Maybe it was the gloomy, overcast late-winter’s day. Or maybe it was the dingy rural landscape, weather-weary and tax-trodden. At any rate, I was compelled to snap photos of this tiny little town called Bouckville, NY, as I zipped through on my way home from Hamilton, NY.
Bouckville’s only claim to fame must be its status as the location of the largest antiques show around– the Madison-Bouckville Antiques Show. People come from all over the country and the world to scour the tables, barns, tents, and antique stores during the big weekend in August. I’ve been through the area during that weekend, and it is nearly impossible to drive through the undulating crowds of antique hunters.
Traveling here in early March is another story.
The entire town was like a ghost town. Oh sure, there were signs of life around– I saw another car on the road, and the gas prices were up again– but I didn’t see a person anywhere. And I stopped to see if the Chenango Canal Cottage Museum was open– not a soul around.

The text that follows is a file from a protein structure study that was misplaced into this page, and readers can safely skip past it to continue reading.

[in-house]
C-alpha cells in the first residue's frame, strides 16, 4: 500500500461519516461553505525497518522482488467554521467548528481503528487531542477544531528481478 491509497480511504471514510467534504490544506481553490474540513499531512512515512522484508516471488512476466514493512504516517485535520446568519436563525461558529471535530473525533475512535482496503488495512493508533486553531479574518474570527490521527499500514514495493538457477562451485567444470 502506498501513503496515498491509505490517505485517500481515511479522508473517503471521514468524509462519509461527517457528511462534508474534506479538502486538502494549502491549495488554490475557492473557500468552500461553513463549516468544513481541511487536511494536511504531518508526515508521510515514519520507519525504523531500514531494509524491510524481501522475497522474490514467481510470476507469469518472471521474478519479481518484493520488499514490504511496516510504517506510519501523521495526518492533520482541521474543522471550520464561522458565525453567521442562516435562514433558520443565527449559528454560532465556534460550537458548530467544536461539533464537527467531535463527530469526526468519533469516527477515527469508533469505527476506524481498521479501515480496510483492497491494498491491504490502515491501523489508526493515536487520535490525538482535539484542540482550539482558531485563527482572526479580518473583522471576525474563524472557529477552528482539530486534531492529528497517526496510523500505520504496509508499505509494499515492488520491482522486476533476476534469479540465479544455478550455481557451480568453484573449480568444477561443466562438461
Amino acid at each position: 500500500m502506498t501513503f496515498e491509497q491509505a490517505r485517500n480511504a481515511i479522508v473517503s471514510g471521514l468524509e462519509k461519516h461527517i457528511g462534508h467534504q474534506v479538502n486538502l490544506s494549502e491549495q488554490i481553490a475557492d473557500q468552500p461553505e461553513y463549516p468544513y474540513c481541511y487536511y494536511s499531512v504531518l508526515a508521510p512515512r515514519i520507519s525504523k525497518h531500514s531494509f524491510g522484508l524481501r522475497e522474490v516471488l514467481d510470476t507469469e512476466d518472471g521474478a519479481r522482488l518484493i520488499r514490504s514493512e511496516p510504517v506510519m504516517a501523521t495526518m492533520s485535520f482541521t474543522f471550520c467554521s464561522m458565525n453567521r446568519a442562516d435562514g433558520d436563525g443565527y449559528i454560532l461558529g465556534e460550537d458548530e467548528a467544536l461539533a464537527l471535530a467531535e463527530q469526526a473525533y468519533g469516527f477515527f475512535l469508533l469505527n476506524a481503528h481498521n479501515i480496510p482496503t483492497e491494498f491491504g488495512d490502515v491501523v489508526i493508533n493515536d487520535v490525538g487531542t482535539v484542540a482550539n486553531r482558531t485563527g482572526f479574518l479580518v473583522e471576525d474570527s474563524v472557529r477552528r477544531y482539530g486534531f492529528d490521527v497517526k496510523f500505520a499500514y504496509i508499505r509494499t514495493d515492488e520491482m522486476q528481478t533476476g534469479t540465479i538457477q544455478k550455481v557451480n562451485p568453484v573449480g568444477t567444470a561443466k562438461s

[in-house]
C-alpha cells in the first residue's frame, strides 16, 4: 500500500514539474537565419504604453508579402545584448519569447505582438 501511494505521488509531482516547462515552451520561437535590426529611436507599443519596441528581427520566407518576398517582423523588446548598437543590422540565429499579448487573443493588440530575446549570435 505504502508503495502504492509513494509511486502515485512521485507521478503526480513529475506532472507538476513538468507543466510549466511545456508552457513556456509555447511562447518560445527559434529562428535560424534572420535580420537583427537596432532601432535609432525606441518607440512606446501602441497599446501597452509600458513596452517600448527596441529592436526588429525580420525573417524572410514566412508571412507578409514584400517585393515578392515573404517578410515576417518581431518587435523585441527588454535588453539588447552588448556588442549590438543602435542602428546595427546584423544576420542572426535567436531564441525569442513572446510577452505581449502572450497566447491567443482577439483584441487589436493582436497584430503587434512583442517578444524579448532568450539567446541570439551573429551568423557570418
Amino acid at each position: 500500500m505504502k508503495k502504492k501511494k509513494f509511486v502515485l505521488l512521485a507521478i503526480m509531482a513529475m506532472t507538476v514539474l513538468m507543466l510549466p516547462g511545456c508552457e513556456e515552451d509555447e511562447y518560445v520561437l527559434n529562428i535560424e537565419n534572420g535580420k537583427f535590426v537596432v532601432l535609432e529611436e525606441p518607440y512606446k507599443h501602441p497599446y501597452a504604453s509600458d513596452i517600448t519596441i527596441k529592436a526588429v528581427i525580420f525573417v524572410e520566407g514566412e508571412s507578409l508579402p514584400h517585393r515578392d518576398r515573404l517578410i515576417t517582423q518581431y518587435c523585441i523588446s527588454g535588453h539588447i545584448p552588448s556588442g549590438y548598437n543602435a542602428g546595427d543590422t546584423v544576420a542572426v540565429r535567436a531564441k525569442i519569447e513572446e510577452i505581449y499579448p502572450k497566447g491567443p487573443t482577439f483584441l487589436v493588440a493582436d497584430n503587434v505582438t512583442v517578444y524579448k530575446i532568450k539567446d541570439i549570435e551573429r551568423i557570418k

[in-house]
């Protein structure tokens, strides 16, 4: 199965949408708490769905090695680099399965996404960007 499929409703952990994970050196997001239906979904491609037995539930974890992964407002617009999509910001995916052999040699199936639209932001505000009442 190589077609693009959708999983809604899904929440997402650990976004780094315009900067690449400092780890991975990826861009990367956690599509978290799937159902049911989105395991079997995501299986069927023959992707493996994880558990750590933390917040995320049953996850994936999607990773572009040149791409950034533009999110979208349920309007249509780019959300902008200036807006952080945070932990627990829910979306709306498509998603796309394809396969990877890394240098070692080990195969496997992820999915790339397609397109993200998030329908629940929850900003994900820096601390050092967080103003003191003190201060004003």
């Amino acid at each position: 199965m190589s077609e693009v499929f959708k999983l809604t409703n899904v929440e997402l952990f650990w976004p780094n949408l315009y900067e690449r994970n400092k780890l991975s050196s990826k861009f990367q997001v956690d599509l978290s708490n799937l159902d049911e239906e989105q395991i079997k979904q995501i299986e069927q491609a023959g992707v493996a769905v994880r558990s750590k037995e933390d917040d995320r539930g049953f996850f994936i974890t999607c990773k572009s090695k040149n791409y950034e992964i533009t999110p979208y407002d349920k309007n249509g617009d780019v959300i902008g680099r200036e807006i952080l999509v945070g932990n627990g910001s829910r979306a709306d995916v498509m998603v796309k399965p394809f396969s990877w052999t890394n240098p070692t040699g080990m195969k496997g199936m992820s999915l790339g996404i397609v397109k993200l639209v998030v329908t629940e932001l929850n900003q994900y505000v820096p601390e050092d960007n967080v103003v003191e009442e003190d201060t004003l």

The little museum– not much bigger than a single room in an average-sized house– is along the old Chenago Canal, which is also near the Landmark Tavern, a somewhat renowned local eatery and inn (Bouckville is near Hamilton, NY, home of Colgate University).
So besides the closed museum, the tavern, and the empty fields, the only thing around to take photos of were the old buildings. Bouckville has tons of these. Many of them had a grandiose elegance to them, despite their dull and weary appearances. Several had antique shops in them (closed for the season).
Oh and there was this very interesting mill. A car was parked outside, but I never saw nor heard any activity.
So there you have it: Bouckville, NY. A fine example of the hundreds of tiny little ultra-rural communities in Upstate NY.